The FTC also noted that the amendments “close a loophole that allowed kid-directed apps and websites to permit third parties to collect personal information from children through plug-ins without parental notice and consent.”

Social media giants Facebook Inc. and Twitter Inc. both opposed the expansion of the COPPA Rule to web plug-ins, arguing that they cannot reasonably be expected to know if the millions of websites using their plug-ins are directed at children because they do not control which sites incorporate their plug-ins (11 PVLR 1492, 10/8/12).

Modified Definitions Expand Coverage.

The FTC explained that the final rule includes several modified definitions:

• “The definition of an operator has been updated to make clear that the rule covers a child-directed site or service that integrates outside services, such as plug-ins or advertising networks, that collect personal information from its visitors. This definition does not extend liability to platforms, such as Google Play or the App Store, when such platforms merely offer the public access to child-directed apps.”

• “The definition of a website or online service directed to children is expanded to include plug-ins or ad networks that have actual knowledge that they are collecting personal information through a child-directed website or online service. In addition, in contrast to sites and services whose primary target audience is children, and who must presume all users are children, sites and services that target children only as a secondary audience or to a lesser degree may differentiate among users, and will be required to provide notice and obtain parental consent only for those users who identify themselves as being younger than 13.”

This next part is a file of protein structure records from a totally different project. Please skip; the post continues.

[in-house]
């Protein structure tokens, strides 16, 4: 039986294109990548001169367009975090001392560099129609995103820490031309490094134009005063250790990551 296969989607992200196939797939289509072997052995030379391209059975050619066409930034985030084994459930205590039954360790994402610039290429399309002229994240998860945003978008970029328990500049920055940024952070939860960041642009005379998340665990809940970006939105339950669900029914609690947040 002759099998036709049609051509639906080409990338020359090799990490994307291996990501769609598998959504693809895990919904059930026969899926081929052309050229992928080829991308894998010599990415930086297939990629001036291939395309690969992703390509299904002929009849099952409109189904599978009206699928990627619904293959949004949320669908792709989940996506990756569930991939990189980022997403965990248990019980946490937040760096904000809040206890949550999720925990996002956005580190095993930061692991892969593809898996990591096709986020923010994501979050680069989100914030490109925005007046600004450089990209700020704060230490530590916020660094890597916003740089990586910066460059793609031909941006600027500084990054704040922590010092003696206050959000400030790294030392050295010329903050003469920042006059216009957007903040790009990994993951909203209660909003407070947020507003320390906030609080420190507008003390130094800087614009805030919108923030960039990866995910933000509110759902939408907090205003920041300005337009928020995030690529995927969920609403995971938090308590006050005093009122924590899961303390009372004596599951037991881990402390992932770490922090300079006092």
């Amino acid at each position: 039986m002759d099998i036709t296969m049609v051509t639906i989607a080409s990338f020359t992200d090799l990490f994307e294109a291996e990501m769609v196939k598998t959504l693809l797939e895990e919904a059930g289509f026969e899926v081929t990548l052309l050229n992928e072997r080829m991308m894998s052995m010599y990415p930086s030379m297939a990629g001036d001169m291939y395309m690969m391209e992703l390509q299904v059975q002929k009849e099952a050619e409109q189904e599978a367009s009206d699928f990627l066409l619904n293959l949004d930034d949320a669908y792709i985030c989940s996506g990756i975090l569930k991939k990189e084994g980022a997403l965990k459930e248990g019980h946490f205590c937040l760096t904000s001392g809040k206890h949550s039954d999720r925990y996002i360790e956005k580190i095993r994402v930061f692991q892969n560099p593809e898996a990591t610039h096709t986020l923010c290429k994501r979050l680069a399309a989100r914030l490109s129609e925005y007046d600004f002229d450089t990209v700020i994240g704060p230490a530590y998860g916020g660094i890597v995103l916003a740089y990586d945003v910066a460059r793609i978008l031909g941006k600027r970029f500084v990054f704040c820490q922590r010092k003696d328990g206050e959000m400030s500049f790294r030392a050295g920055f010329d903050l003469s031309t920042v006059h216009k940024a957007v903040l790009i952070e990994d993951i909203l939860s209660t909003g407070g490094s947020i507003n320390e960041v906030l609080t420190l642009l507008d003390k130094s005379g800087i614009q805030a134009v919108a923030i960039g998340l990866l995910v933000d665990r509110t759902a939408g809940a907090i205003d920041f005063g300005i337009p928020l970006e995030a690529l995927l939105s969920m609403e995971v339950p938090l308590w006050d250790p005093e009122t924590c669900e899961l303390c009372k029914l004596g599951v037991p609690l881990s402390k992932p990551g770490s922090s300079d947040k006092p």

• “The definition of personal information now also includes geolocation information, as well as photos, videos, and audio files that contain a child's image or voice.”

• “The definition of personal information requiring parental notice and consent before collection now includes 'persistent identifiers' … . However, no parental notice and consent is required when an operator collects a persistent identifier for the sole purpose of supporting the website or online service's internal operations--such as contextual advertising, frequency capping, legal compliance, site analysis, and network communications. Without parental consent, such information may never be used or disclosed to contact a specific individual, including through behavioral advertising, to amass a profile on a specific individual or for any other purpose. The final amended Rule also adds a process allowing industry to seek formal approval to add permitted activities to the definition of support for internal operations.”